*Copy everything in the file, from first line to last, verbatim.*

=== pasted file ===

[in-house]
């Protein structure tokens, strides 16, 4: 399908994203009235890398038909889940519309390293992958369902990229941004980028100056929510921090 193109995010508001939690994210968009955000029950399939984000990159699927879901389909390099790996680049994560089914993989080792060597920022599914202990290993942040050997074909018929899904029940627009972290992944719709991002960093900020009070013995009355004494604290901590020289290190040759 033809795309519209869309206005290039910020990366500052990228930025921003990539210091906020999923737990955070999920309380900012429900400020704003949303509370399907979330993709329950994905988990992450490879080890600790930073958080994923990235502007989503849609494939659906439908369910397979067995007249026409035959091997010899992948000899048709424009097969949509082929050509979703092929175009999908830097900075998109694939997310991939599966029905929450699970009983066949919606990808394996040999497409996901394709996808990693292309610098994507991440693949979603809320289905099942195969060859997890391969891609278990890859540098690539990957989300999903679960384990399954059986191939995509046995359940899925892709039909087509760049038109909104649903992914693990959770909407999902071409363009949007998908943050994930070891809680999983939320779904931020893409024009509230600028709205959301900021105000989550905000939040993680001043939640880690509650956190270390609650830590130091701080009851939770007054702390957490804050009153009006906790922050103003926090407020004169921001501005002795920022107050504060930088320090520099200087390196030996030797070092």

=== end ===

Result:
[in-house]
């Protein structure tokens, strides 16, 4: 399908994203009235890398038909889940519309390293992958369902990229941004980028100056929510921090 193109995010508001939690994210968009955000029950399939984000990159699927879901389909390099790996680049994560089914993989080792060597920022599914202990290993942040050997074909018929899904029940627009972290992944719709991002960093900020009070013995009355004494604290901590020289290190040759 033809795309519209869309206005290039910020990366500052990228930025921003990539210091906020999923737990955070999920309380900012429900400020704003949303509370399907979330993709329950994905988990992450490879080890600790930073958080994923990235502007989503849609494939659906439908369910397979067995007249026409035959091997010899992948000899048709424009097969949509082929050509979703092929175009999908830097900075998109694939997310991939599966029905929450699970009983066949919606990808394996040999497409996901394709996808990693292309610098994507991440693949979603809320289905099942195969060859997890391969891609278990890859540098690539990957989300999903679960384990399954059986191939995509046995359940899925892709039909087509760049038109909104649903992914693990959770909407999902071409363009949007998908943050994930070891809680999983939320779904931020893409024009509230600028709205959301900021105000989550905000939040993680001043939640880690509650956190270390609650830590130091701080009851939770007054702390957490804050009153009006906790922050103003926090407020004169921001501005002795920022107050504060930088320090520099200087390196030996030797070092």